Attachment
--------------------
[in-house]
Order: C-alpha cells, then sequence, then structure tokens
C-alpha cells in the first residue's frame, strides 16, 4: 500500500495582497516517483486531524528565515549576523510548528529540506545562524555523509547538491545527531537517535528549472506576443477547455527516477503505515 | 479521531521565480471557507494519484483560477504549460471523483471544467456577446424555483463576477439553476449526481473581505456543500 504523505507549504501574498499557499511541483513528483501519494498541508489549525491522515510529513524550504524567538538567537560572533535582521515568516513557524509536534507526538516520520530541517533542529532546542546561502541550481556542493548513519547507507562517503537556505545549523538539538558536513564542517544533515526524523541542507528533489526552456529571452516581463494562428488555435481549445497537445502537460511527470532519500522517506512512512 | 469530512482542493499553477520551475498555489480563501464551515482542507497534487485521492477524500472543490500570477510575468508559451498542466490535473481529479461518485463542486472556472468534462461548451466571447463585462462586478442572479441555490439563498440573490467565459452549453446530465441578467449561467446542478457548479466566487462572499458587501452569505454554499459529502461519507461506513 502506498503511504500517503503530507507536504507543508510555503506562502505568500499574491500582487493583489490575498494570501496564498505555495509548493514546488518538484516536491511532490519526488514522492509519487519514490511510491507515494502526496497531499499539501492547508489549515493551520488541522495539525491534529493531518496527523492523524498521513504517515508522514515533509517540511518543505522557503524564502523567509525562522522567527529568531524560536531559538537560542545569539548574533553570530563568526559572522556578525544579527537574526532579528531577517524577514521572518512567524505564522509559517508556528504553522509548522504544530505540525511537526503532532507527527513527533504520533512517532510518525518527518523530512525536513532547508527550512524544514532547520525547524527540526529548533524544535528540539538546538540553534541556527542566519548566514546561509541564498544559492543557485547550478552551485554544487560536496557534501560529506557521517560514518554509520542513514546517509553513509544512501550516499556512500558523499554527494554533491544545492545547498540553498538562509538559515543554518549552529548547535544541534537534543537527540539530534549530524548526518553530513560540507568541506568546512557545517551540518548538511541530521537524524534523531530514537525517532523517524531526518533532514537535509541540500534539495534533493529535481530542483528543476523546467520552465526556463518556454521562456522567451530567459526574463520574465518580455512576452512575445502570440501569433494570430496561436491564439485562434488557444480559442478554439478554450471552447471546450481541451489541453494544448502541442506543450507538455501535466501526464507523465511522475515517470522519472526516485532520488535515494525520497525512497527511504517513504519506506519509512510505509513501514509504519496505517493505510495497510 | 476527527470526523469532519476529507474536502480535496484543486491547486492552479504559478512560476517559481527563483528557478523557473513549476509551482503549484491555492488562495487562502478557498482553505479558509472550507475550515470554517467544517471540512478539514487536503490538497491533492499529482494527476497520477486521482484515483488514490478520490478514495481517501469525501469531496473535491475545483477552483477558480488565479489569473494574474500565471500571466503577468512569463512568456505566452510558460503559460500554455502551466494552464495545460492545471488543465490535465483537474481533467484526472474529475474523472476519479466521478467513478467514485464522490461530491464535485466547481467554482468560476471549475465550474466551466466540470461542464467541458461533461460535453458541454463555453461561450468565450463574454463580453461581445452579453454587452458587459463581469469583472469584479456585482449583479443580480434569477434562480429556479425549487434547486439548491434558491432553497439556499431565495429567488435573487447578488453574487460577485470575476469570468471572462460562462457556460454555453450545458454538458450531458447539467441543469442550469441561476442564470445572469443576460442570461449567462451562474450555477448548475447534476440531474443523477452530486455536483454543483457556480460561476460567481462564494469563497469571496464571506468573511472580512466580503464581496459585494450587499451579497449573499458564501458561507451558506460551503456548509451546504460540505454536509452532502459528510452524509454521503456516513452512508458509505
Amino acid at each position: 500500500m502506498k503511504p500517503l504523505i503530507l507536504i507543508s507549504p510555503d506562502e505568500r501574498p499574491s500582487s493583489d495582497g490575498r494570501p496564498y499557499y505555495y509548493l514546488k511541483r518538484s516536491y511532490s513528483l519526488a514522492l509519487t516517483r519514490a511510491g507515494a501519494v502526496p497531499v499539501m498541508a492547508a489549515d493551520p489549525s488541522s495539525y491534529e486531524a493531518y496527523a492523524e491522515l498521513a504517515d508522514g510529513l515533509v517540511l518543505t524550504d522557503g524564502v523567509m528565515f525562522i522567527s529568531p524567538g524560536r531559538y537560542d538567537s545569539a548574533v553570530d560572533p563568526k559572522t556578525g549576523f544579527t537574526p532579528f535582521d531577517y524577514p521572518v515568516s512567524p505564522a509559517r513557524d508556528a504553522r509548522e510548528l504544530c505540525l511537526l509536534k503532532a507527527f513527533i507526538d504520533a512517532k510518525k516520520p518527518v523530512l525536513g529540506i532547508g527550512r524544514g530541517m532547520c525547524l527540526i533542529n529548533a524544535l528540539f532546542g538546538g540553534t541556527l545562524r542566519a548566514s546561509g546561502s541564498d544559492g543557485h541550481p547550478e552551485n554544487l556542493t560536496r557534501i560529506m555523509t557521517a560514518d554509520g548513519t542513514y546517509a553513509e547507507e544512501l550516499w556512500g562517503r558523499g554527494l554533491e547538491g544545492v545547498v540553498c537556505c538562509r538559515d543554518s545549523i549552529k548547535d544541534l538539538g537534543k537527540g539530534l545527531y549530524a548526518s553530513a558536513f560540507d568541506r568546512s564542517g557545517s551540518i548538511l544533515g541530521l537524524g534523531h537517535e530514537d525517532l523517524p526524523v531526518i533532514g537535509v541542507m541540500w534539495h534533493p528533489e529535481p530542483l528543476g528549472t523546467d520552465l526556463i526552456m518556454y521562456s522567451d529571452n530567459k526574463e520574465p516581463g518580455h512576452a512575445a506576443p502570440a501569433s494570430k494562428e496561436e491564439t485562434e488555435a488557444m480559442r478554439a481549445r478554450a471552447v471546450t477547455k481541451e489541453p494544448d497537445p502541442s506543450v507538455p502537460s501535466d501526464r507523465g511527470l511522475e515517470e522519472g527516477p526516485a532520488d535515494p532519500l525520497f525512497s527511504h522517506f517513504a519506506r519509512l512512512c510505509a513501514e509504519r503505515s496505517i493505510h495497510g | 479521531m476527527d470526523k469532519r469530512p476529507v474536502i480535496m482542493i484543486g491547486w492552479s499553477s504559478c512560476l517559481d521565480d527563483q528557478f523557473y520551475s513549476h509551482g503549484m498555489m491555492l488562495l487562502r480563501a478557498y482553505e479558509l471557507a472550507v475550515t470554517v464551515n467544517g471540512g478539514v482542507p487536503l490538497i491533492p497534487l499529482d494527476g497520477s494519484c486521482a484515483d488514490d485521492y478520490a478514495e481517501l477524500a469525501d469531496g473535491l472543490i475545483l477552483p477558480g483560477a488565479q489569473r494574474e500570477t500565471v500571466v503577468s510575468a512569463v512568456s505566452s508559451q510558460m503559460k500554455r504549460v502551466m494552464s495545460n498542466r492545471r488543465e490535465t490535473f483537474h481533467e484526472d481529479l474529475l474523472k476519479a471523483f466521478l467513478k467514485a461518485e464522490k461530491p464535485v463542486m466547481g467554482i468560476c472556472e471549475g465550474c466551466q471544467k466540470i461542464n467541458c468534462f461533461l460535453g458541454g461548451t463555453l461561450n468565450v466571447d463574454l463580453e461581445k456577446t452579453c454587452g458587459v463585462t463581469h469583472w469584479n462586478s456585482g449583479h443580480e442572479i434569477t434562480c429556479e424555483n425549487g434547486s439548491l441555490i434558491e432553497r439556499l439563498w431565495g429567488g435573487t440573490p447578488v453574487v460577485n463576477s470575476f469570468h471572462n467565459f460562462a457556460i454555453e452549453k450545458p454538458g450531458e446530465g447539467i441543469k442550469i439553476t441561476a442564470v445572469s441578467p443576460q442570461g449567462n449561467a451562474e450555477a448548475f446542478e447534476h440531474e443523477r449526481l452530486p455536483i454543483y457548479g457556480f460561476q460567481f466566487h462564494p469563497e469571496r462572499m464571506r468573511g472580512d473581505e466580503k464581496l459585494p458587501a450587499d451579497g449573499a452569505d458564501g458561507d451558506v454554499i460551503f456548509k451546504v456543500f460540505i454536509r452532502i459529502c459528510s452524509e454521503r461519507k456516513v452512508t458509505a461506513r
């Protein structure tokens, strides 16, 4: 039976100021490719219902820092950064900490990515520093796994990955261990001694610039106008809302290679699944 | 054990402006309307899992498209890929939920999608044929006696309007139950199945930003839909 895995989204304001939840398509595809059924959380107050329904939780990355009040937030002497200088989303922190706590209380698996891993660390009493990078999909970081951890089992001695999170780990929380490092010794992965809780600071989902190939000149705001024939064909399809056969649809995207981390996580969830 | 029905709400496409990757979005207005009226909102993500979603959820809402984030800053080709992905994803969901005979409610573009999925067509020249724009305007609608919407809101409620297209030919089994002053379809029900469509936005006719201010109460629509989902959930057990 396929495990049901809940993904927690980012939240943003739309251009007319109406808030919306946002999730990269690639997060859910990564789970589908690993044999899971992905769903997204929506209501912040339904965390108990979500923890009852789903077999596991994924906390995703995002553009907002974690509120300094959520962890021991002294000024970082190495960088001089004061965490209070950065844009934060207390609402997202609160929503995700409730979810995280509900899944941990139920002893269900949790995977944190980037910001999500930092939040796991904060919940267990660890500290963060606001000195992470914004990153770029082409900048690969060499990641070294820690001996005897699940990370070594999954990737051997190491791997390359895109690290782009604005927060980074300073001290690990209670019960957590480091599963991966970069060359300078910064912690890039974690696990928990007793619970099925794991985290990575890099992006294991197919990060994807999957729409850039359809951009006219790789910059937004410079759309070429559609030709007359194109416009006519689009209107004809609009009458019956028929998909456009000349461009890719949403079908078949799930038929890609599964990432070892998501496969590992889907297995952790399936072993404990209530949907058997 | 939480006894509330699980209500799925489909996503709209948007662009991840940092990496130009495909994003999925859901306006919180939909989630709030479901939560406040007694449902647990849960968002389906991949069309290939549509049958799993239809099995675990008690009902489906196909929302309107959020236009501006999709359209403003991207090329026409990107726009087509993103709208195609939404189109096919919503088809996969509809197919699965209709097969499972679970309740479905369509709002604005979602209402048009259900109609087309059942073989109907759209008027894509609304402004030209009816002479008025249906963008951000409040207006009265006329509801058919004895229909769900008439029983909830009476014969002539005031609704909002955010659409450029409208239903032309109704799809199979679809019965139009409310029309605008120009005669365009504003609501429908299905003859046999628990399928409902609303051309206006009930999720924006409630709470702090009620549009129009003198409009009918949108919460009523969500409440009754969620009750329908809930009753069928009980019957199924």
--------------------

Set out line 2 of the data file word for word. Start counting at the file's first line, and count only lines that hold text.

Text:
Order: C-alpha cells, then sequence, then structure tokens